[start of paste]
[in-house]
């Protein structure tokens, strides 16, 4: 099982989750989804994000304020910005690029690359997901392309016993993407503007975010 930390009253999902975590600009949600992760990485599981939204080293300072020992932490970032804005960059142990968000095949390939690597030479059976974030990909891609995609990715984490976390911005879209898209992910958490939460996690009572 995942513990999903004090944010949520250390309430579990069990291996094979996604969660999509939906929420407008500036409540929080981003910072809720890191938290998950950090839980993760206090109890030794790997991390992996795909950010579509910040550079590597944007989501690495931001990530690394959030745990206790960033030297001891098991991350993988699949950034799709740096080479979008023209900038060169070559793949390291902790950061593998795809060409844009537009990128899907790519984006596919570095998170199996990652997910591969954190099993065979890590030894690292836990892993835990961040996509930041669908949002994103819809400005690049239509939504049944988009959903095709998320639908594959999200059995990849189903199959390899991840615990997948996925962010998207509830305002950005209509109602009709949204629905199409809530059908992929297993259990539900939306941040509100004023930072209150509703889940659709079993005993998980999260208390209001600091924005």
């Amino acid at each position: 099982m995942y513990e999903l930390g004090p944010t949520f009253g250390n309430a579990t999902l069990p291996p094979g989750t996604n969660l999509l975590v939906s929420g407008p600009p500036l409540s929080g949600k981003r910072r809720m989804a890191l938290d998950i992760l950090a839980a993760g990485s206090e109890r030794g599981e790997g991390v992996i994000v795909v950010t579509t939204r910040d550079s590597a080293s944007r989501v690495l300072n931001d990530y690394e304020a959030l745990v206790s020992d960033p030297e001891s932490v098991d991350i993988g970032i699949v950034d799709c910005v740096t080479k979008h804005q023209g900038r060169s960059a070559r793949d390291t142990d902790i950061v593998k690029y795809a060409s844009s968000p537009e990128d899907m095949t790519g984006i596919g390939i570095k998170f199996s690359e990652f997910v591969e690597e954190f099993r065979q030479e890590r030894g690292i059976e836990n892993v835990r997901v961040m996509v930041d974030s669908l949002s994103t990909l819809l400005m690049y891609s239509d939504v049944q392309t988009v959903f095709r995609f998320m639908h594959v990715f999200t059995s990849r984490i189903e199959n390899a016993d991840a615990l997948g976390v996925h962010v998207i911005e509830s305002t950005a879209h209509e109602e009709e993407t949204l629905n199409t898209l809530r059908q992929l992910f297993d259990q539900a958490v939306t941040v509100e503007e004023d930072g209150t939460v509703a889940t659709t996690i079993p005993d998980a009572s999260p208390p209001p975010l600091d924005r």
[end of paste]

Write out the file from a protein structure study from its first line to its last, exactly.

[in-house]
């Protein structure tokens, strides 16, 4: 099982989750989804994000304020910005690029690359997901392309016993993407503007975010 930390009253999902975590600009949600992760990485599981939204080293300072020992932490970032804005960059142990968000095949390939690597030479059976974030990909891609995609990715984490976390911005879209898209992910958490939460996690009572 995942513990999903004090944010949520250390309430579990069990291996094979996604969660999509939906929420407008500036409540929080981003910072809720890191938290998950950090839980993760206090109890030794790997991390992996795909950010579509910040550079590597944007989501690495931001990530690394959030745990206790960033030297001891098991991350993988699949950034799709740096080479979008023209900038060169070559793949390291902790950061593998795809060409844009537009990128899907790519984006596919570095998170199996990652997910591969954190099993065979890590030894690292836990892993835990961040996509930041669908949002994103819809400005690049239509939504049944988009959903095709998320639908594959999200059995990849189903199959390899991840615990997948996925962010998207509830305002950005209509109602009709949204629905199409809530059908992929297993259990539900939306941040509100004023930072209150509703889940659709079993005993998980999260208390209001600091924005």
């Amino acid at each position: 099982m995942y513990e999903l930390g004090p944010t949520f009253g250390n309430a579990t999902l069990p291996p094979g989750t996604n969660l999509l975590v939906s929420g407008p600009p500036l409540s929080g949600k981003r910072r809720m989804a890191l938290d998950i992760l950090a839980a993760g990485s206090e109890r030794g599981e790997g991390v992996i994000v795909v950010t579509t939204r910040d550079s590597a080293s944007r989501v690495l300072n931001d990530y690394e304020a959030l745990v206790s020992d960033p030297e001891s932490v098991d991350i993988g970032i699949v950034d799709c910005v740096t080479k979008h804005q023209g900038r060169s960059a070559r793949d390291t142990d902790i950061v593998k690029y795809a060409s844009s968000p537009e990128d899907m095949t790519g984006i596919g390939i570095k998170f199996s690359e990652f997910v591969e690597e954190f099993r065979q030479e890590r030894g690292i059976e836990n892993v835990r997901v961040m996509v930041d974030s669908l949002s994103t990909l819809l400005m690049y891609s239509d939504v049944q392309t988009v959903f095709r995609f998320m639908h594959v990715f999200t059995s990849r984490i189903e199959n390899a016993d991840a615990l997948g976390v996925h962010v998207i911005e509830s305002t950005a879209h209509e109602e009709e993407t949204l629905n199409t898209l809530r059908q992929l992910f297993d259990q539900a958490v939306t941040v509100e503007e004023d930072g209150t939460v509703a889940t659709t996690i079993p005993d998980a009572s999260p208390p209001p975010l600091d924005r």